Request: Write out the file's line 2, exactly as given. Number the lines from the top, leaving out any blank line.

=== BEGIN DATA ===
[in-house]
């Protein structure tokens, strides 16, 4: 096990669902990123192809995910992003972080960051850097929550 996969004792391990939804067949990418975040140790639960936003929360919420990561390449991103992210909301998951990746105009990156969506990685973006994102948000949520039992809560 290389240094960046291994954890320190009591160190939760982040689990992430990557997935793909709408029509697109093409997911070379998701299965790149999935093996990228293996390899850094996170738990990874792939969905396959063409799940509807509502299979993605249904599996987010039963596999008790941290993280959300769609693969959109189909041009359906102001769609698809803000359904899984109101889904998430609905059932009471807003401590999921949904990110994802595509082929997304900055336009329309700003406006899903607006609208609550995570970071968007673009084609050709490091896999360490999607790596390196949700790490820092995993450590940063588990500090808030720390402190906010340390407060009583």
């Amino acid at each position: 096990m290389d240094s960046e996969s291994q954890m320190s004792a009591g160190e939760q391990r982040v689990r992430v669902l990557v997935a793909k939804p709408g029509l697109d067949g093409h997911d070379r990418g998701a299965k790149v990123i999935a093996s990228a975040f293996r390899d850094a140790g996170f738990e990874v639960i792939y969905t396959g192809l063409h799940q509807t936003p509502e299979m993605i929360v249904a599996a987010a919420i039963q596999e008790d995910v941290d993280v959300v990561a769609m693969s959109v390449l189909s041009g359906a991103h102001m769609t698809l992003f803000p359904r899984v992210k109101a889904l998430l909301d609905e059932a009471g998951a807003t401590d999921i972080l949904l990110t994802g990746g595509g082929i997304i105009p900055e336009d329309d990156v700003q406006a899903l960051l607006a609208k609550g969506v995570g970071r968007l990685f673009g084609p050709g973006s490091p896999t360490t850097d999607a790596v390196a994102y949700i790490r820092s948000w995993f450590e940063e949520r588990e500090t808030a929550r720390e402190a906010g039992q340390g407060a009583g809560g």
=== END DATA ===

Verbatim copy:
């Protein structure tokens, strides 16, 4: 096990669902990123192809995910992003972080960051850097929550 996969004792391990939804067949990418975040140790639960936003929360919420990561390449991103992210909301998951990746105009990156969506990685973006994102948000949520039992809560 290389240094960046291994954890320190009591160190939760982040689990992430990557997935793909709408029509697109093409997911070379998701299965790149999935093996990228293996390899850094996170738990990874792939969905396959063409799940509807509502299979993605249904599996987010039963596999008790941290993280959300769609693969959109189909041009359906102001769609698809803000359904899984109101889904998430609905059932009471807003401590999921949904990110994802595509082929997304900055336009329309700003406006899903607006609208609550995570970071968007673009084609050709490091896999360490999607790596390196949700790490820092995993450590940063588990500090808030720390402190906010340390407060009583």